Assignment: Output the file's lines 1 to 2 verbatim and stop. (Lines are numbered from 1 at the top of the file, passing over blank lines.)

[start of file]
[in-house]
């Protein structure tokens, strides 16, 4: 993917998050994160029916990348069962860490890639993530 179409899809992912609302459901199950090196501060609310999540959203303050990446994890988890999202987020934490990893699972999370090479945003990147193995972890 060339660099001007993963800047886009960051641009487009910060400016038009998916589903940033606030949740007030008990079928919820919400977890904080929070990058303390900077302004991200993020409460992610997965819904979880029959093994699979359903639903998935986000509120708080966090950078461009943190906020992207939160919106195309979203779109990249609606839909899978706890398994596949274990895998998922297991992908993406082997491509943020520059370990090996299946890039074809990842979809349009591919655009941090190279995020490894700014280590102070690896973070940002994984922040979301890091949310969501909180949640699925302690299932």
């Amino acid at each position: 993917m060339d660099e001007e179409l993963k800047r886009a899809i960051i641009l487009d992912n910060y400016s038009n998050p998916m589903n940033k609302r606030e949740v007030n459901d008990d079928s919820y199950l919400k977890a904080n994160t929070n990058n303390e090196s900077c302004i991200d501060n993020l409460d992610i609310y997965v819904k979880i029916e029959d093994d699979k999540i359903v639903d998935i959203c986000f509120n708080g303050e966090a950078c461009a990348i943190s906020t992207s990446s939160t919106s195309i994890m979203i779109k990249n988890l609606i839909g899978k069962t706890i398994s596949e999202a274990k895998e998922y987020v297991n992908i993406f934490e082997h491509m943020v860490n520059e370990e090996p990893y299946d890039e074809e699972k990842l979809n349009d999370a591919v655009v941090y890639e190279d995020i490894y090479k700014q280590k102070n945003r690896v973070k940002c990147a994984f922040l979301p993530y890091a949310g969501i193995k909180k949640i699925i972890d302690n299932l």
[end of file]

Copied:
[in-house]
């Protein structure tokens, strides 16, 4: 993917998050994160029916990348069962860490890639993530 179409899809992912609302459901199950090196501060609310999540959203303050990446994890988890999202987020934490990893699972999370090479945003990147193995972890 060339660099001007993963800047886009960051641009487009910060400016038009998916589903940033606030949740007030008990079928919820919400977890904080929070990058303390900077302004991200993020409460992610997965819904979880029959093994699979359903639903998935986000509120708080966090950078461009943190906020992207939160919106195309979203779109990249609606839909899978706890398994596949274990895998998922297991992908993406082997491509943020520059370990090996299946890039074809990842979809349009591919655009941090190279995020490894700014280590102070690896973070940002994984922040979301890091949310969501909180949640699925302690299932």